The labour market statistics published last week make interesting reading. These statistics showed the largest quarterly rise in redundancies since 2009, as well as an increase in unemployment levels.

In contrast, there was also the first month-on-month increase in the number of payrolled employees since the start of the pandemic, and a large quarterly increase in the number of vacancies.

But the impact of the pandemic has not been universal – impacting more on the labour market status of particular age & demographic groups. 

Employment levels for those aged 16-24 and 65+ have fallen by 378,000 – significantly higher than for people outside these age brackets.

Workers from a BAME background, women and disabled workers have been most negatively economically impacted by the coronavirus outbreak.

For example, 15% of workers in sectors which have shut down because of the coronavirus are from a BAME ethnic background, compared to 12% of all workers; 57% are women, compared to a workforce average of 48%, and nearly 50% are under 35 years old. Low paid workers are more likely to work in shut down sectors and less likely to be able to work from home.

Some shut down sectors have an especially high proportion of workers from a minority ethnic group. Workers from a minority ethnic group make up 28% of the vulnerable jobs in the transport sector and 16% of the vulnerable jobs in the accommodation and food service sector.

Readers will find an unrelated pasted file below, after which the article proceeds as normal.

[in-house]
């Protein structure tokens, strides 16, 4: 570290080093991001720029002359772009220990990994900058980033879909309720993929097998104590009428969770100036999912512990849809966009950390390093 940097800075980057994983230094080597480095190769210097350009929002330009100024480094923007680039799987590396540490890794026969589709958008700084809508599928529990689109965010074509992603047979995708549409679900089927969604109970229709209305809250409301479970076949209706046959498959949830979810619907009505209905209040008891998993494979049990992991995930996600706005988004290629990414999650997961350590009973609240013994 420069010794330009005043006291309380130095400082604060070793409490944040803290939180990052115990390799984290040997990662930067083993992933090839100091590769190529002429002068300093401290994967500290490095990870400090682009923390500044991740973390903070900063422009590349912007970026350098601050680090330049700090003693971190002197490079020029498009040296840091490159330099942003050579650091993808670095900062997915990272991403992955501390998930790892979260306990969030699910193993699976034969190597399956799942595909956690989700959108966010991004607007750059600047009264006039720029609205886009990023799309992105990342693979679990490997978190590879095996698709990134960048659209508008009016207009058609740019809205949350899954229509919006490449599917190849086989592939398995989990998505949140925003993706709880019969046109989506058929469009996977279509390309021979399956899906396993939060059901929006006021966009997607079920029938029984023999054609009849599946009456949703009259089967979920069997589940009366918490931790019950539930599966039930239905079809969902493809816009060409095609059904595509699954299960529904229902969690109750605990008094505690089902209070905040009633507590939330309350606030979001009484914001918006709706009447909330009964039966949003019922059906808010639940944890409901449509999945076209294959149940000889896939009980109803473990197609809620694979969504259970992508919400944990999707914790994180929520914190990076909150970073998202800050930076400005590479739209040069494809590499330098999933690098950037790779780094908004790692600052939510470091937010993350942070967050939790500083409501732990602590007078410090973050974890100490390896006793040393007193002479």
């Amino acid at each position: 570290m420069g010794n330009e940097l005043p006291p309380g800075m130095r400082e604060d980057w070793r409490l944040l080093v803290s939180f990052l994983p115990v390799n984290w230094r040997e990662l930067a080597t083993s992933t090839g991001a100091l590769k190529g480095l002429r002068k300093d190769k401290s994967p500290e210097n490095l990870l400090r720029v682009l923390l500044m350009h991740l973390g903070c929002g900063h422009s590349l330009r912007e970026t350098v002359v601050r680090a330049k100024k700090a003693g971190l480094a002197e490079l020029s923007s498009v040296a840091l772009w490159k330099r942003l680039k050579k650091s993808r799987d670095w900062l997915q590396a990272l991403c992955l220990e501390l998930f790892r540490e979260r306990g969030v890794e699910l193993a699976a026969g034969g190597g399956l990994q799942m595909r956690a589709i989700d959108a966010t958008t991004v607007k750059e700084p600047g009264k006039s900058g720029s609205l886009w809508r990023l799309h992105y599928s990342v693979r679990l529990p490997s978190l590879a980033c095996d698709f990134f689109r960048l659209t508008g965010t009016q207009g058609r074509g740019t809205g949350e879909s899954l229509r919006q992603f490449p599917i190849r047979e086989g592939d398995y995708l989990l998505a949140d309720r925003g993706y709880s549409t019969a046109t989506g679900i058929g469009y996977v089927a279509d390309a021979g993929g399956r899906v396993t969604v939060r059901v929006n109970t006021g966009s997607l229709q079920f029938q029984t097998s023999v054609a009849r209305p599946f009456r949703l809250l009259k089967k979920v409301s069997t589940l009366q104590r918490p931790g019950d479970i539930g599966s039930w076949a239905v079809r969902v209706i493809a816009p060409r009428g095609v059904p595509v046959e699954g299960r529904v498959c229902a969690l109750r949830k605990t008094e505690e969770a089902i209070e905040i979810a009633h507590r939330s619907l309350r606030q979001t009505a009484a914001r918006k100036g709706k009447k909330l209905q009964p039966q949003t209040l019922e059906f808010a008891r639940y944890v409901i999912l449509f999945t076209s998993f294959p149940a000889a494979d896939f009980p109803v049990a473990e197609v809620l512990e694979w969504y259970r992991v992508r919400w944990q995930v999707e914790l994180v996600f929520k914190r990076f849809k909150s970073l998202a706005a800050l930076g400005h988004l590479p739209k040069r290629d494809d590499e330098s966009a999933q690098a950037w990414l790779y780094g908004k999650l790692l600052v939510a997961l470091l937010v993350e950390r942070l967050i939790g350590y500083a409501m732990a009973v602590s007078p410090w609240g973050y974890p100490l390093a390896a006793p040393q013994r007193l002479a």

This means that – as unemployment continues to rise - we’re going to see a higher proportion of active jobseekers being from these groups.

How do employers view this? Whilst many organisations actively recruiting recognise that this is a real opportunity to rebalance their workforce by hiring from more diverse backgrounds, the reality is that many are struggling to cope with the volume of applicants – with examples of  recent campaigns for entry level staff receiving ten times the usual levels of applications!

Sadly the answer for some is to merely increase the selection criteria – leading to a disproportionately high of diverse applicants being screened out at early stages.

So what’s the answer? Yes – look to automation and technology to help streamline processes – but don’t increase adverse impact by putting in place clumsy and – worse – unnecessary barriers.

In a couple of years it’ll be interesting to look back and see who really used this situation to reframe their recruitment and who missed the boat.